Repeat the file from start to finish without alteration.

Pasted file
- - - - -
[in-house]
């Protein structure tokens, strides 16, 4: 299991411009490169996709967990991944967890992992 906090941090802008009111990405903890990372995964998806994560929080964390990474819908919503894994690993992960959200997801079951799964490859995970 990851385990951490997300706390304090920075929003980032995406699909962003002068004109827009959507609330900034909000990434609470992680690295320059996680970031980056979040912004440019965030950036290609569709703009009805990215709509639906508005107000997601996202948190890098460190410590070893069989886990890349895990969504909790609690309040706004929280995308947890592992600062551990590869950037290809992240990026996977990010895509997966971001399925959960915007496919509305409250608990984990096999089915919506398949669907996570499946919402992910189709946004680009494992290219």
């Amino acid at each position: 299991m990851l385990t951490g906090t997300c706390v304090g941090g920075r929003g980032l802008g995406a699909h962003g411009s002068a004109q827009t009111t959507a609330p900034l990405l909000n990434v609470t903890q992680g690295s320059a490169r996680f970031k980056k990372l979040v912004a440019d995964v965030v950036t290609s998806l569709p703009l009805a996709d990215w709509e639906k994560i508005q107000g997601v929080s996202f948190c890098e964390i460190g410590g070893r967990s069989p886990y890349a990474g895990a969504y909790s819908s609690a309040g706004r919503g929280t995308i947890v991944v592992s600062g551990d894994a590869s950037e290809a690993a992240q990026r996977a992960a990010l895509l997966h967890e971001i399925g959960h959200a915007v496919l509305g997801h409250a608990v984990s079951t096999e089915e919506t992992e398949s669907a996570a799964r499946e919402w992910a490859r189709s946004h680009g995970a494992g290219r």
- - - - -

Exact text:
[in-house]
């Protein structure tokens, strides 16, 4: 299991411009490169996709967990991944967890992992 906090941090802008009111990405903890990372995964998806994560929080964390990474819908919503894994690993992960959200997801079951799964490859995970 990851385990951490997300706390304090920075929003980032995406699909962003002068004109827009959507609330900034909000990434609470992680690295320059996680970031980056979040912004440019965030950036290609569709703009009805990215709509639906508005107000997601996202948190890098460190410590070893069989886990890349895990969504909790609690309040706004929280995308947890592992600062551990590869950037290809992240990026996977990010895509997966971001399925959960915007496919509305409250608990984990096999089915919506398949669907996570499946919402992910189709946004680009494992290219």
């Amino acid at each position: 299991m990851l385990t951490g906090t997300c706390v304090g941090g920075r929003g980032l802008g995406a699909h962003g411009s002068a004109q827009t009111t959507a609330p900034l990405l909000n990434v609470t903890q992680g690295s320059a490169r996680f970031k980056k990372l979040v912004a440019d995964v965030v950036t290609s998806l569709p703009l009805a996709d990215w709509e639906k994560i508005q107000g997601v929080s996202f948190c890098e964390i460190g410590g070893r967990s069989p886990y890349a990474g895990a969504y909790s819908s609690a309040g706004r919503g929280t995308i947890v991944v592992s600062g551990d894994a590869s950037e290809a690993a992240q990026r996977a992960a990010l895509l997966h967890e971001i399925g959960h959200a915007v496919l509305g997801h409250a608990v984990s079951t096999e089915e919506t992992e398949s669907a996570a799964r499946e919402w992910a490859r189709s946004h680009g995970a494992g290219r």